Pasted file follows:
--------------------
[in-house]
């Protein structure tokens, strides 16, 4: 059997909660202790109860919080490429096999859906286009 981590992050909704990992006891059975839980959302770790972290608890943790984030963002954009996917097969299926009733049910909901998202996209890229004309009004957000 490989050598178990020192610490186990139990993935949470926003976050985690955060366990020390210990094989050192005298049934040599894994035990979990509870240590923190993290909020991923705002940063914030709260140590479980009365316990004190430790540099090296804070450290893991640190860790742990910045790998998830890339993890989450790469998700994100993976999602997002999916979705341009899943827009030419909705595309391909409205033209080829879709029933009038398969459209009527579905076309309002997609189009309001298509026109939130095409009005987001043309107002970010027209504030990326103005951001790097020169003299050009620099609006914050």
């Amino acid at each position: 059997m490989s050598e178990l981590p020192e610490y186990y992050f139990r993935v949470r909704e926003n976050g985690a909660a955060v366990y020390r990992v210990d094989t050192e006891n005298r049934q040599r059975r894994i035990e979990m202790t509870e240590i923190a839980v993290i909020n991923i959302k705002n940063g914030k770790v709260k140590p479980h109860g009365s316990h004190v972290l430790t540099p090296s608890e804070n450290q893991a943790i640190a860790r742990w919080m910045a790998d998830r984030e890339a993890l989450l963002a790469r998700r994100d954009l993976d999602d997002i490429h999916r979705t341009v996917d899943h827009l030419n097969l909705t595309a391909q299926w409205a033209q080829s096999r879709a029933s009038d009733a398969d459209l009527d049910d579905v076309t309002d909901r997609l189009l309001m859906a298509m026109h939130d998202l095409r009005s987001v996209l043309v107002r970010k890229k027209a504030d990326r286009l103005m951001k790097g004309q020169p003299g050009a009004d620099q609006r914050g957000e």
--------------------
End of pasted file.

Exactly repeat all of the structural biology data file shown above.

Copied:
[in-house]
């Protein structure tokens, strides 16, 4: 059997909660202790109860919080490429096999859906286009 981590992050909704990992006891059975839980959302770790972290608890943790984030963002954009996917097969299926009733049910909901998202996209890229004309009004957000 490989050598178990020192610490186990139990993935949470926003976050985690955060366990020390210990094989050192005298049934040599894994035990979990509870240590923190993290909020991923705002940063914030709260140590479980009365316990004190430790540099090296804070450290893991640190860790742990910045790998998830890339993890989450790469998700994100993976999602997002999916979705341009899943827009030419909705595309391909409205033209080829879709029933009038398969459209009527579905076309309002997609189009309001298509026109939130095409009005987001043309107002970010027209504030990326103005951001790097020169003299050009620099609006914050």
């Amino acid at each position: 059997m490989s050598e178990l981590p020192e610490y186990y992050f139990r993935v949470r909704e926003n976050g985690a909660a955060v366990y020390r990992v210990d094989t050192e006891n005298r049934q040599r059975r894994i035990e979990m202790t509870e240590i923190a839980v993290i909020n991923i959302k705002n940063g914030k770790v709260k140590p479980h109860g009365s316990h004190v972290l430790t540099p090296s608890e804070n450290q893991a943790i640190a860790r742990w919080m910045a790998d998830r984030e890339a993890l989450l963002a790469r998700r994100d954009l993976d999602d997002i490429h999916r979705t341009v996917d899943h827009l030419n097969l909705t595309a391909q299926w409205a033209q080829s096999r879709a029933s009038d009733a398969d459209l009527d049910d579905v076309t309002d909901r997609l189009l309001m859906a298509m026109h939130d998202l095409r009005s987001v996209l043309v107002r970010k890229k027209a504030d990326r286009l103005m951001k790097g004309q020169p003299g050009a009004d620099q609006r914050g957000e």